Eye For Film >> Movies >> Happy Feet (2006) Film Review
Reviewed by: Chris
Happy Feet could almost be described as a Top of the Pops animation of March of the Penguins. But it was nearly four years in the making - as long as the latter hit documentary that moved the hearts of millions in the story of penguins ready to make every sacrifice to give love. A family film rather than kids' entertainment, Happy Feet tells the story of a vocally challenged penguin who nevertheless has a gift for dance. Against all odds, he finds a way to encourage mankind to help penguins survive. The penguins are cute and cuddly, the landscapes are realistically rendered, and the subtexts are delivered with an accuracy to make non-green authoritarians wince.
Investment in the film goes beyond the quickly recouped $85M. Research included sending expeditions to the Antarctic so visual effects and camera crews could capture the textures, light and landscapes. The result is a film that looks and feels realistic enough to be taken seriously - giving extra weight to its strong environmental message. But a film like this is only as good as the fun it generates. The humour is genuine and wholesome but the tap-dancing is addictive.
Our blue-eyed penguin hero Mumble (or Mambo) has the voice of Elijah 'Frodo' Wood but the tap-dancing of dancer-choreographer Savion Glover. In the production notes to March of the Penguins, Luc Jacquet told us that, in real life, a penguin walks through the crowd and occasionally stops, trumpeting a loud and violent song. This is repeated at intervals until a fellow penguin answers him, upon which there ensues a succession of dancing duos. Happy Feet's hero has to fast forward to the dancing bit.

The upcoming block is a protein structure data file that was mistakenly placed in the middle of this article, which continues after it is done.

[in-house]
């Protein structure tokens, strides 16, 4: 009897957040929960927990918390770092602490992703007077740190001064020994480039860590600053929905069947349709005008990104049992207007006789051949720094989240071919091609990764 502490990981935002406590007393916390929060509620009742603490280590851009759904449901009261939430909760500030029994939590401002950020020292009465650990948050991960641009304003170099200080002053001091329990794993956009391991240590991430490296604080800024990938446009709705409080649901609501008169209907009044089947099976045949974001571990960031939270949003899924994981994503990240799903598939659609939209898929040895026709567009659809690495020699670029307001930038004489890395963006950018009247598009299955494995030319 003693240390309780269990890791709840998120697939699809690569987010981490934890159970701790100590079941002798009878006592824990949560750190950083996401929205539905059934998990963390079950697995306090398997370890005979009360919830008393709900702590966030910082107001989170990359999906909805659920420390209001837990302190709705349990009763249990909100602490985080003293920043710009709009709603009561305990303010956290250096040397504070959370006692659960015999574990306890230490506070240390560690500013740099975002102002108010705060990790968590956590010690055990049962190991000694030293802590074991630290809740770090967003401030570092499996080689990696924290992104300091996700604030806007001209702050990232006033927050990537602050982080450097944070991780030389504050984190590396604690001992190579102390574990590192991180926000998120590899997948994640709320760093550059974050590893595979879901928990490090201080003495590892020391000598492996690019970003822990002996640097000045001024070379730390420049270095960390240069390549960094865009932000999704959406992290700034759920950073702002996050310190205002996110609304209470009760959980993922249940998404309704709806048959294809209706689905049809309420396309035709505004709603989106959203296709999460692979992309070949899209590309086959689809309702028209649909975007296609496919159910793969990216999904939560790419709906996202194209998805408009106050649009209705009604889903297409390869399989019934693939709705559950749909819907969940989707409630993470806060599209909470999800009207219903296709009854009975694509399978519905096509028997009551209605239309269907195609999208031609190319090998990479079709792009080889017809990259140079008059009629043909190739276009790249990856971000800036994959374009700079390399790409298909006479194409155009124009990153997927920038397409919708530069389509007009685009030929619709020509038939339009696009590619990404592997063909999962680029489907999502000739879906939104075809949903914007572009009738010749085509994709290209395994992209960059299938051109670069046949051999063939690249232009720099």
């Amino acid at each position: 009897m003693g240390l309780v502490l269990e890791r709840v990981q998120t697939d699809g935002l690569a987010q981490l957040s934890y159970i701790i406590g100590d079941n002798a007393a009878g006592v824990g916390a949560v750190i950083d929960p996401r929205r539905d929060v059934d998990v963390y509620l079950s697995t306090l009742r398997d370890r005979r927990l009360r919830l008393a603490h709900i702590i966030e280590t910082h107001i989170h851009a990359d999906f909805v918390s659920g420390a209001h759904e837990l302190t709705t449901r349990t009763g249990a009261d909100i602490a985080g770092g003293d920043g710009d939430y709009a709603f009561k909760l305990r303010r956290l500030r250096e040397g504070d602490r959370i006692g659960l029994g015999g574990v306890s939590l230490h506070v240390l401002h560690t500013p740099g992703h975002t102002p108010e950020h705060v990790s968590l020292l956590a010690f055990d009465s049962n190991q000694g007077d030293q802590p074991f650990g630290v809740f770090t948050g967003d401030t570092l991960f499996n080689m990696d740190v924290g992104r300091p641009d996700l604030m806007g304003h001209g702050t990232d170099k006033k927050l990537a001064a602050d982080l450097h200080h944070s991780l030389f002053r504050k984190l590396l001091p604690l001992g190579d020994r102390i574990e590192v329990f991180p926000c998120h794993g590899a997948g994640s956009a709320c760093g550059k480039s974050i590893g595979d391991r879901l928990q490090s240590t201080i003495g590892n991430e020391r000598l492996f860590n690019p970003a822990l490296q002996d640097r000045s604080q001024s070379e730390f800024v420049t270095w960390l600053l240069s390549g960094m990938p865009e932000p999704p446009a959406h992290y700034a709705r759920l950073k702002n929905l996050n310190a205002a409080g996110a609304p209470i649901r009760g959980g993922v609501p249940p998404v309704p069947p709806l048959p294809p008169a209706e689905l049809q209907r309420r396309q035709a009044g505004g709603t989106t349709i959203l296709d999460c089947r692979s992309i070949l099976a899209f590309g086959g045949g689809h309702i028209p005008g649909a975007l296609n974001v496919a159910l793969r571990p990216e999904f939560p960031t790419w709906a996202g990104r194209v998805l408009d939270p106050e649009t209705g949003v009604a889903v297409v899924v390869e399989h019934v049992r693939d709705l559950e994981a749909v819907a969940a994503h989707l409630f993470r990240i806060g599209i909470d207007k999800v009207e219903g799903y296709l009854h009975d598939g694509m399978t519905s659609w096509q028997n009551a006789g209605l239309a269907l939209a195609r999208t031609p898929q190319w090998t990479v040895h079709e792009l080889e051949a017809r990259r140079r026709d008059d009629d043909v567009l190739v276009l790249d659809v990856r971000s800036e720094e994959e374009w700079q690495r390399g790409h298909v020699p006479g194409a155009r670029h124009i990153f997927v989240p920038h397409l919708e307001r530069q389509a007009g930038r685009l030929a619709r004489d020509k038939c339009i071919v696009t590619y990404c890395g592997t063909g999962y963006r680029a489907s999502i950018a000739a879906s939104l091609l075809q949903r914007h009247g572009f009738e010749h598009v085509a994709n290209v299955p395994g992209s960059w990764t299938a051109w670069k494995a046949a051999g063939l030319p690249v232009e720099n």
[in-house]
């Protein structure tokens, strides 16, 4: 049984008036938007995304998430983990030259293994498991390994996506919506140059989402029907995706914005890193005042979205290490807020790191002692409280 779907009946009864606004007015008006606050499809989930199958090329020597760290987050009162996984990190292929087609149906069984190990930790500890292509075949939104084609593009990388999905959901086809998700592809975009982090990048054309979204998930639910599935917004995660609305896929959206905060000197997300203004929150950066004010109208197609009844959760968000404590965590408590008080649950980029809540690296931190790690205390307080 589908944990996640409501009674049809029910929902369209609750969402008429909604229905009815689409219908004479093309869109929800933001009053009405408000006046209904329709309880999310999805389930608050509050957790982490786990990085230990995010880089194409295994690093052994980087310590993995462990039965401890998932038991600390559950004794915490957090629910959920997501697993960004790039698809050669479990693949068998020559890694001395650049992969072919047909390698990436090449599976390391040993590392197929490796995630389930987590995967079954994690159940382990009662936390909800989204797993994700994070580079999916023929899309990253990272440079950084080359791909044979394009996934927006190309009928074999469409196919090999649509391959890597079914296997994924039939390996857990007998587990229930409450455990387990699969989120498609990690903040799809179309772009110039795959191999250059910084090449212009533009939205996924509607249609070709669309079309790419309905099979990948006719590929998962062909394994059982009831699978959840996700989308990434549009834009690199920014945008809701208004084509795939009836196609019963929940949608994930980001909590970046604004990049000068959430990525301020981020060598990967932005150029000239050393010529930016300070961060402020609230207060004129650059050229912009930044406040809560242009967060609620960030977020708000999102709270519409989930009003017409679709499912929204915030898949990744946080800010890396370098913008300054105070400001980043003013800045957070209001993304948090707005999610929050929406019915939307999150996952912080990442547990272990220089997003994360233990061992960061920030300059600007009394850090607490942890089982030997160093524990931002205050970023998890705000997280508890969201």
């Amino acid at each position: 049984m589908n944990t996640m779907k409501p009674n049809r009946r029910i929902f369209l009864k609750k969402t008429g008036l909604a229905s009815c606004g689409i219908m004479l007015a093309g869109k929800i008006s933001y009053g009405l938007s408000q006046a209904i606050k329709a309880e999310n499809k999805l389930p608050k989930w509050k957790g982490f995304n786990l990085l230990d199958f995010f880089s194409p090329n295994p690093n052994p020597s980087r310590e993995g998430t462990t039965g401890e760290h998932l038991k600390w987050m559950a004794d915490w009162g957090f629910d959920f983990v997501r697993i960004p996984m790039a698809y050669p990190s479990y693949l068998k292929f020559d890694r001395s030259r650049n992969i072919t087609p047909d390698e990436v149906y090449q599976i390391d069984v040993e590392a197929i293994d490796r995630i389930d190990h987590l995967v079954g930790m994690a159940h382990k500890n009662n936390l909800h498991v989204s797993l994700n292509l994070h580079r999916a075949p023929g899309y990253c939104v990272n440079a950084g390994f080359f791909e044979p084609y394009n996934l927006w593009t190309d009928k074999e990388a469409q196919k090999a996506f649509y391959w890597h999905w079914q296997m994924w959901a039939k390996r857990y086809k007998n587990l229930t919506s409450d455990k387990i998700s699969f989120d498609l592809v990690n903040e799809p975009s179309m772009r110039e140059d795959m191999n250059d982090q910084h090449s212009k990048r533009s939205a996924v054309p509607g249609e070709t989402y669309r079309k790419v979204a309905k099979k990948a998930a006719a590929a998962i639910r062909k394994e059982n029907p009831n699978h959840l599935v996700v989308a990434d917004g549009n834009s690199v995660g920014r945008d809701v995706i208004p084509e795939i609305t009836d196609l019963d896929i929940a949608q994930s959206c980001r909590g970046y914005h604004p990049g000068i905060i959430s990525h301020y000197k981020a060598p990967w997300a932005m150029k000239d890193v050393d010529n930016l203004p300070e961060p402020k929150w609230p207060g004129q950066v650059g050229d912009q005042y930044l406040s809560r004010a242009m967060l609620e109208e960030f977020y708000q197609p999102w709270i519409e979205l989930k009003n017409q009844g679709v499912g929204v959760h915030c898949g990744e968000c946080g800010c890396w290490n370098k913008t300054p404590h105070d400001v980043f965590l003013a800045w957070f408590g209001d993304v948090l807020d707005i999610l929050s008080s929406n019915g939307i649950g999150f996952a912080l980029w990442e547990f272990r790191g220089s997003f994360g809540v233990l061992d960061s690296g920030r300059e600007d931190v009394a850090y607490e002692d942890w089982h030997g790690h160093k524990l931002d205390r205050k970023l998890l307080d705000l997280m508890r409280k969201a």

Dance is one of the oldest means of communication, pre-dating language. As a key story element it is an ideal device for making the connection from animals to the audience, but it is also the pivotal ingredient of Mumble's lovableness that eventually gets him noticed by environmentalists.
But Happy Feet is not preachy. There are moments of pure belly laugh, such as when mamma-penguin regurgitates fish for junior. Or the extended joke about 'alien abductions' (ie contact with people). Some of the humour is more sophisticated - the high priest sounded to me suspiciously like the Reverend Ian Paisley. The knocks on dogmatic, harmful, overbearing and out-of-touch religious dogma will be too close to comfort for some of the faithful. And the parallel moral fables in the story may be beyond younger audiences.
Happy Feet easily crosses an ocean of feelgood and is both an ethically responsible film for children and addictive entertainment for adults. That alone is a remarkable achievement.Reviewed on: 09 Dec 2006